A BYU professor running against Republican Congressman Jason Chaffetz recently raised questions regarding the Congressman’s use of campaign funds after claiming to have found discrepancies in Chaffetz’s financial disclosures. After analyzing the public records Chaffetz filed, Teng made his concerns known to the Federal Elections Commission.
“We raised questions,” said Chia-Chi Teng, the information systems professor competing against Chaffetz. “What (the FEC does) after that is out of our control.”
Chaffetz has been a Utah representative since 2009 and in response to these questions he said that his campaign does everything correctly and is backed by a CPA and outside counsel. “I’ve always been in good standing with the FEC,” Chaffetz said.
Teng questions the Congressman’s use of campaign vehicles, his half million dollars worth of reimbursements over the last eight years and the way his campaign credit card is being used. He wants to know if Chaffetz is unethically gaining personally from his campaign accounts or using these accounts as some sort of slush fund. Teng also holds Chaffetz to a high standard because of his position in the government. Chaffetz sits as the chairman of the United States House Committee on Oversight and Government Reform.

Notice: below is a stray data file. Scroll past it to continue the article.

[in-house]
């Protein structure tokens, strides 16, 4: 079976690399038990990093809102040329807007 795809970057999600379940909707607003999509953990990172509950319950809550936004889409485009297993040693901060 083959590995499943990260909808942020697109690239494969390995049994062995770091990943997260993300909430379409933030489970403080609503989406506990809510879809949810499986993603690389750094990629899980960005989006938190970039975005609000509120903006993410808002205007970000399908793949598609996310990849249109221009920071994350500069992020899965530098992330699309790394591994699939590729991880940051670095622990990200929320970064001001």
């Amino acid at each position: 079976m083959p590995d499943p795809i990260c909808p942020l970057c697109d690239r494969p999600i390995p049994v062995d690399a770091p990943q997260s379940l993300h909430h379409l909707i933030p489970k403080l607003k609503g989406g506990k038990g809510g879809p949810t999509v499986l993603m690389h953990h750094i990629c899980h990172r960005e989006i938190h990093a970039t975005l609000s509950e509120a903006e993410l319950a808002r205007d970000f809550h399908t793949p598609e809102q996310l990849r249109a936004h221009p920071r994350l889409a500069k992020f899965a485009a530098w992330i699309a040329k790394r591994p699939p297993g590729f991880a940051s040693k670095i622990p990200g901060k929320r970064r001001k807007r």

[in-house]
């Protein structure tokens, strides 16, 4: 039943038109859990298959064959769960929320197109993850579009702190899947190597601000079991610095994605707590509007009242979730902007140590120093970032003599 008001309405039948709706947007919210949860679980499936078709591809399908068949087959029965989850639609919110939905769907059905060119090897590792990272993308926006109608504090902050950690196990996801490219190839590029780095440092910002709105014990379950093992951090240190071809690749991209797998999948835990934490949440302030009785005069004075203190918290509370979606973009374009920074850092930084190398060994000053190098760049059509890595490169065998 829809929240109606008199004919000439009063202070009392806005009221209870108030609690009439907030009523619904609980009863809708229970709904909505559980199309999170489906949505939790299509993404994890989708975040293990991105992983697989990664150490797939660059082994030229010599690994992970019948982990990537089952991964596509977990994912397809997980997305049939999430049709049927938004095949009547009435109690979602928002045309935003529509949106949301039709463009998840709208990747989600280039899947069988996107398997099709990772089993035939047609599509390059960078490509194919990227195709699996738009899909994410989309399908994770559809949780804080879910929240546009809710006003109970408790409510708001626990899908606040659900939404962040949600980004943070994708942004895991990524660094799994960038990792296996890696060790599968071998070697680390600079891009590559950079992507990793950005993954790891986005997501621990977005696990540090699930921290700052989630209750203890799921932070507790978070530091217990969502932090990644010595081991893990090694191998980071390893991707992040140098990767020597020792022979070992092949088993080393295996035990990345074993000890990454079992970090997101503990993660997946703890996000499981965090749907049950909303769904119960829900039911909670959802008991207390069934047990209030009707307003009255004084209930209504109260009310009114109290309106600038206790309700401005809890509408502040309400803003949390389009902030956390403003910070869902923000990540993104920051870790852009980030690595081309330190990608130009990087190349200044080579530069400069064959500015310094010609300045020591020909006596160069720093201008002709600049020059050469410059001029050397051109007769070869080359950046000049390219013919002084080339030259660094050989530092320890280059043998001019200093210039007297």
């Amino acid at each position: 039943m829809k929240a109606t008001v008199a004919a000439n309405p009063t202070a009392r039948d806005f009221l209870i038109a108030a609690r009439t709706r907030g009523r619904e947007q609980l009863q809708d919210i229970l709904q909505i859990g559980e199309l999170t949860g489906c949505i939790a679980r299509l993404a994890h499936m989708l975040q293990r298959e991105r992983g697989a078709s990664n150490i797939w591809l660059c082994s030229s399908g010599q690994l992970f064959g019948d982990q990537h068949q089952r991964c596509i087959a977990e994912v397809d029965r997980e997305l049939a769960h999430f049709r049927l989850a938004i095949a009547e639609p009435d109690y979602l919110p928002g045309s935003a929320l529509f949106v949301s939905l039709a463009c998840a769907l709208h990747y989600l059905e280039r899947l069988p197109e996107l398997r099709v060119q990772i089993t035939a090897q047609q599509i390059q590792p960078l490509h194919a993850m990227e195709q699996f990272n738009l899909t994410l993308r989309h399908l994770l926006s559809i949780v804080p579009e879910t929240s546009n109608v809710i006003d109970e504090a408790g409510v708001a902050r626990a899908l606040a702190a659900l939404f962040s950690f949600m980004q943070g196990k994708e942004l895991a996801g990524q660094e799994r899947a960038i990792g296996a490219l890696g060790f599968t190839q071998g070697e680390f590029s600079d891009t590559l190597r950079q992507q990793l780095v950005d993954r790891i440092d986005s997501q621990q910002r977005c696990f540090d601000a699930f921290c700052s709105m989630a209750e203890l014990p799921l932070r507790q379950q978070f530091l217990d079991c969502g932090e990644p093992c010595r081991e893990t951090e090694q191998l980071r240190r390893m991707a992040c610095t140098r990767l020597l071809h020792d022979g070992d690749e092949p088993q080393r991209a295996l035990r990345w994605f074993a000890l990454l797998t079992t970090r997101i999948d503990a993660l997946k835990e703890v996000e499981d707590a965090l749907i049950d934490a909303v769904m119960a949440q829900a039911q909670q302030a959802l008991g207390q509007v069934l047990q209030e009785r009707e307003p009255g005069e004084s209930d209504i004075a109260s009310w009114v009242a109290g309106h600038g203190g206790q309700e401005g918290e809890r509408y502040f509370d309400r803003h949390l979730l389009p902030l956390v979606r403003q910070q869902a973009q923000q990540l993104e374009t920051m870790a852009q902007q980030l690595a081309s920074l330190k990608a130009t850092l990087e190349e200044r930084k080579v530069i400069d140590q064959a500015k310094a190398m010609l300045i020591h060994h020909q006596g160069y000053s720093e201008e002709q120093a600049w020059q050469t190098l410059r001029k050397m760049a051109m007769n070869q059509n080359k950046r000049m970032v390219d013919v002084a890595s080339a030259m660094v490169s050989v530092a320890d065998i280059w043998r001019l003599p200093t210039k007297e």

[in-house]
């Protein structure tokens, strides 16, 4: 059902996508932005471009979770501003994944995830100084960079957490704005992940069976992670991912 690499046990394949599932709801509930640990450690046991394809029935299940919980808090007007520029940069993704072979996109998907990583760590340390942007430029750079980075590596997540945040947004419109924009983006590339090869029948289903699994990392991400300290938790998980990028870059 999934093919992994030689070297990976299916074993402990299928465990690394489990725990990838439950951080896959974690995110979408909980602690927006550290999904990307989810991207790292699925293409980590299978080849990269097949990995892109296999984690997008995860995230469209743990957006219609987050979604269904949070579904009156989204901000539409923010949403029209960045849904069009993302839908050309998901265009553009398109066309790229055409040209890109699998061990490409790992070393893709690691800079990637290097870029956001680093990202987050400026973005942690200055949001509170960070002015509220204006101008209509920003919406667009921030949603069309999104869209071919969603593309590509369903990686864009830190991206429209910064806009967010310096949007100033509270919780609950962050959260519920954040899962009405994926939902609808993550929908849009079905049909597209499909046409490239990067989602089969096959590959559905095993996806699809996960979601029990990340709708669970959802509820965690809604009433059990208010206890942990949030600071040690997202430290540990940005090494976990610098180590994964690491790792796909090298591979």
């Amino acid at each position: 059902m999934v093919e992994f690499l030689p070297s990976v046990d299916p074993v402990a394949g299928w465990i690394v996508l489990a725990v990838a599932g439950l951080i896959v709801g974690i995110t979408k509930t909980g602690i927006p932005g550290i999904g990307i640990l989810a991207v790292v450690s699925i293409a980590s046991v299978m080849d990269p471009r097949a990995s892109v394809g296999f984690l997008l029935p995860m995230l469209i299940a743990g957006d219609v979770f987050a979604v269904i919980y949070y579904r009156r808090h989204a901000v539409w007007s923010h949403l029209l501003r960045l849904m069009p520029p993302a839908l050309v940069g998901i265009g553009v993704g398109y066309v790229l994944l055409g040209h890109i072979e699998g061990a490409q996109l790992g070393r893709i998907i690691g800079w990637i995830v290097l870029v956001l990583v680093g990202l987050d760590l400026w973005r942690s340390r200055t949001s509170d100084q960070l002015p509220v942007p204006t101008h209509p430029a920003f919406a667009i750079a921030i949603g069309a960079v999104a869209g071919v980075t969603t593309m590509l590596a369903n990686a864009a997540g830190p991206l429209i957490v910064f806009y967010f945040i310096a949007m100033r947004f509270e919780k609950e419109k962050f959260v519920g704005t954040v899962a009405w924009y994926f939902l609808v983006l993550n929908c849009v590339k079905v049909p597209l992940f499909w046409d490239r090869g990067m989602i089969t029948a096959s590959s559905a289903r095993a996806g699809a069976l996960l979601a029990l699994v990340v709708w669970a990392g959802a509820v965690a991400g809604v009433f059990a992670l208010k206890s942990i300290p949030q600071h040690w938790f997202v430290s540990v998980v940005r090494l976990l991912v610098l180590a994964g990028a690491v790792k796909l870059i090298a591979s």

“In order to do his job and have the authority to question the highest offices in the land, he needs to be able to be accountable for himself,” Teng said. “If he can’t be accountable for his own campaign account, how can he expect other people to be accountable in his hearings?”
Chaffetz believes the allegations were strategically brought to light a week before the state convention on April 23. He called it a “desperate attempt to sully [his] reputation.” The Primary election will take place on June 28. Chaffetz said he believes the people will see this for what he believes it is. “It’s a baseless, attention-getting move by an ill-advised opponent.”
Teng is running against Chaffetz with the hope of being able to serve and give back to the community. “I’m here to serve, that’s really my motivation,” Teng said. He said voters should look at Chaffetz’s voting record on issues like the new internet sales tax to see if he is as conservative as he claims to be. “We lost a conservative vote here in Utah because he already sold out to the establishment,” Teng said.
Representatives of the FEC are not able to talk about investigations due to their confidential nature. Possible consequences for violations against financial rules include a letter from the FEC and civil penalties in the form of fines. A representative from the FEC said that no investigation has yet been filed or initiated.
Teng notices the difficult road ahead of him as the Primary election draws nearer. “We’re feeling optimistic,” he said. “It’s always an uphill battle challenging an incumbent.”